MO STATE LAW - this was a change just a few years ago. When the buyer and the seller sign a mutual release, they can sign it without releasing the earnest money which then presents problems. Typically whatever causes the mutual release will initiate a clause in the contract that says which party (buyer or seller) gets the money, however if the money is held by a Real Estate company they typically will require a mutual release stating who gets the money. If it's held by a title company or other escrow agency, then those companies will often give back the money without a mutual release. The state discovered how much money was being held in Real Estate Escrow accounts and how long some of it had been held (some amounts had been held for over 20 years because the parties were so angry) that the State created a law that says the earnest money can ONLY be held for 1 year by the Real Estate Company in it's escrow account. At the end of the year, it has to be turned over to the state, who puts it in the "lost money" account (it does not go into general revenue) and the state is then responsible for determining who gets it. I have to counsel all my buyers on this before they put down an earnest money check. The title companies are NOT held to the same law, so some title companies will also follow it while others do not. (In this case, I don't know who is holding the money.)
I've seen some agents who held onto the earnest money to the last day by contract that they have to deposit it, so that if the contract breaks apart during the building inspection they can tear up the check without ever depositing it - not really legally correct but they do it.
When a contract falls apart, sometimes both sides are so angry at each other that they will refuse to sign releasing the money out of spite. When I'm a buyer's agent and the seller won't release the money, I counsel them that they have the right to put a lien on the home which prevents the seller from selling to anyone else until they get their money back or to take the seller to small claims court (which means the seller has to take off work and sit around at the county courthouse waiting all day to get called in for their case and if they don't show the buyer gets damages as well as the money, but then the buyer has to take other legal steps to actually collect it, so typically for the less than $100 it takes to file the lien and file a claim in small claims court, the buyer gets their money back.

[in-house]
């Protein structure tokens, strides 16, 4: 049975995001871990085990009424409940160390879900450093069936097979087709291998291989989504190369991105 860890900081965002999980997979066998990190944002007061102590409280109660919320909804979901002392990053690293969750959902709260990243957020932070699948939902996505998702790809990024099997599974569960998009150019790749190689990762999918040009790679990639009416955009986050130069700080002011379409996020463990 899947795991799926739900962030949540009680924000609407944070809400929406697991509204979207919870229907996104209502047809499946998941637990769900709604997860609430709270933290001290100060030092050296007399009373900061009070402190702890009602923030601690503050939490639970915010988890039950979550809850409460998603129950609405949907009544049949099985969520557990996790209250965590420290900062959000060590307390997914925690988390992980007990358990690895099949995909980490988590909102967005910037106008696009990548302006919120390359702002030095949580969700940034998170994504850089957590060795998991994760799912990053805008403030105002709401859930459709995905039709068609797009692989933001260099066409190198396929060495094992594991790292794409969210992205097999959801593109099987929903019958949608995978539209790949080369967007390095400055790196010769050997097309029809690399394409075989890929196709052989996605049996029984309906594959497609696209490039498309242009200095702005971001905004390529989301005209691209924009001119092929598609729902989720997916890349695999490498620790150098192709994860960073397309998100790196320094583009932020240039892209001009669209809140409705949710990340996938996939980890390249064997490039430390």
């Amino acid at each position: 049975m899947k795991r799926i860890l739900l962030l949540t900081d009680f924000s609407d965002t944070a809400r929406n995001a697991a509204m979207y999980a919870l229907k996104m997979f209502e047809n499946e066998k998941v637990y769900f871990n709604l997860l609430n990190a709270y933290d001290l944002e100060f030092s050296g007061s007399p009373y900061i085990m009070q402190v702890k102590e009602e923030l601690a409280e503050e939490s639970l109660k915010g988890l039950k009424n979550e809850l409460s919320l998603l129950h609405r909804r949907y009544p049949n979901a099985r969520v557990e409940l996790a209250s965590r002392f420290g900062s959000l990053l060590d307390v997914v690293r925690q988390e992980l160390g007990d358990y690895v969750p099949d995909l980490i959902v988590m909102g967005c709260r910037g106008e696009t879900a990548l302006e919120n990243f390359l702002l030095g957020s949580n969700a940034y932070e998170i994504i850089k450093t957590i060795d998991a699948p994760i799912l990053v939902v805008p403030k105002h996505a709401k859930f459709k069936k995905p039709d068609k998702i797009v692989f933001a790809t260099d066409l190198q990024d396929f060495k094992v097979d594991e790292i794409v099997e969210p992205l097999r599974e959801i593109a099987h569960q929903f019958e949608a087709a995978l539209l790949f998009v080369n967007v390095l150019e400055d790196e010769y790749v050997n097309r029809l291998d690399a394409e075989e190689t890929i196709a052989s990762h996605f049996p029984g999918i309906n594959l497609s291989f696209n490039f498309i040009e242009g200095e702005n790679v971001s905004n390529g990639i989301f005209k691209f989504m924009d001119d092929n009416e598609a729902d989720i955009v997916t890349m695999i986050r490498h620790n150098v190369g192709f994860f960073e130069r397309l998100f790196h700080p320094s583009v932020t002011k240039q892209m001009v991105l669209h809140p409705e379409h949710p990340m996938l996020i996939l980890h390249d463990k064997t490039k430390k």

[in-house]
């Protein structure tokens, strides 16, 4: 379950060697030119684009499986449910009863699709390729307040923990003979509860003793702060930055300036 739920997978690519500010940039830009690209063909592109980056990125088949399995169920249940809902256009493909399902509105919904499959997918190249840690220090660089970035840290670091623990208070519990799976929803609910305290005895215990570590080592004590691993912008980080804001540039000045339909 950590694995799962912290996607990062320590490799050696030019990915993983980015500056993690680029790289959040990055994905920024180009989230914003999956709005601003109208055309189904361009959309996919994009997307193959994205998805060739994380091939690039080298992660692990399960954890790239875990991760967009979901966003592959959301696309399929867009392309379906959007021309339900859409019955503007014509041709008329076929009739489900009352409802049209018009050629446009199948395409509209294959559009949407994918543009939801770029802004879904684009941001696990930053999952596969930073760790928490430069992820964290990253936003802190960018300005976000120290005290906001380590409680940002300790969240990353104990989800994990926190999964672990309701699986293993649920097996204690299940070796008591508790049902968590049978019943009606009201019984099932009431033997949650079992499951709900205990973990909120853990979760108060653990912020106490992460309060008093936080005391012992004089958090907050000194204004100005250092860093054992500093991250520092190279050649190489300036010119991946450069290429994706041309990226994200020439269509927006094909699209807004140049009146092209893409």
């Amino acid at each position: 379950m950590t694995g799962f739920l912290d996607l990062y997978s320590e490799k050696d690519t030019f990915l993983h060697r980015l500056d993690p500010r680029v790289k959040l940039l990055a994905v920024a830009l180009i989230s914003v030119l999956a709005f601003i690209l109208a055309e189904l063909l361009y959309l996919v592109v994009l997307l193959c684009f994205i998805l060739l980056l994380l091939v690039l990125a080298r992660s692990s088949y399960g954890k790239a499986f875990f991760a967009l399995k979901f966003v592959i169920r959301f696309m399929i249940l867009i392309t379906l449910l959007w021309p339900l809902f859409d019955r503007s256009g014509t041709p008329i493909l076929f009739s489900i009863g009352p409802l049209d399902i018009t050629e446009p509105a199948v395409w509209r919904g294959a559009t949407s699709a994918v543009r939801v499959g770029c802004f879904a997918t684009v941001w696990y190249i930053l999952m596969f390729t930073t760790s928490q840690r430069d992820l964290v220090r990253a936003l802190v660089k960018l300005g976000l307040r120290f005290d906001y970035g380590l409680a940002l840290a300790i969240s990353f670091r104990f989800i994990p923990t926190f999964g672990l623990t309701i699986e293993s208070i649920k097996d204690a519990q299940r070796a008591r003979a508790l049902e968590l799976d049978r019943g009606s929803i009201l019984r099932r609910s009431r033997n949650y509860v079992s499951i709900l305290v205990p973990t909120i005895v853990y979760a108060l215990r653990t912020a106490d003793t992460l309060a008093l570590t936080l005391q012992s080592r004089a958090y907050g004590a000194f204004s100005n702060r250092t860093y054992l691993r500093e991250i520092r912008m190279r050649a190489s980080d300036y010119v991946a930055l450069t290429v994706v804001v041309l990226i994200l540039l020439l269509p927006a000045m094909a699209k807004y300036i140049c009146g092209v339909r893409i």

NOW - the buyer has the right, per the st louis contract to have all inspections done within a set amount of time (the preset time is 10 days in the contract) and to then present by the end of the 10th day, a form to the seller stating that he is satisfied with all inspections, he is walking away from the contract (in which case our contract says he gets all of his earnest money back once we make sure the inspectors have been paid) or to negotiate items on the inspection. Our contract then gives a total of 10 days to go back and forth until an agreement is reached. If no agreement is reached at the end of the 10 day period the contract is voided and the earnest money is to be returned to the buyer BUT both parties still have to sign the mutual release before it can physically be returned if a Real Estate company is holding the money. NOTE - our contract is written in such a way that if a buyer PAYS for an inspection, even if there is absolutely nothing wrong with the home, he has the right to walk away from the contract if he has NOT initiated any negotiations (it's our buyer remorse solution).
If he initiates any negotiations for repairs, lowering the sales price, a credit at closing in lieu of repairs or anything else, he then has to wait out the 10 days before the contract can be voided. During the negotiation period, if the buyer and seller can't come to an agreement, the seller can before the end of the 10 days, go back to the buyer's first request and say that he will do what the buyer asked for in order to not end the contract, or the buyer can accept the sellers last offer in order to not end the contract (I had one contract that got down to the last 15 minutes over a broken sash cord in a window before the buyer gave in to the seller not replacing the sash)
ONCE the buyer's side sends over the inspection report and their requests to the seller's side, the buyer's side is DONE with their inspection period, unless they have negotiated with the seller for a longer period. They cannot legally do any inspections past that time period, or send any contractors to the home to look at anything and give a bid, without the sellers permission. The buyer is responsible for his inspectors/contractor's actions. next page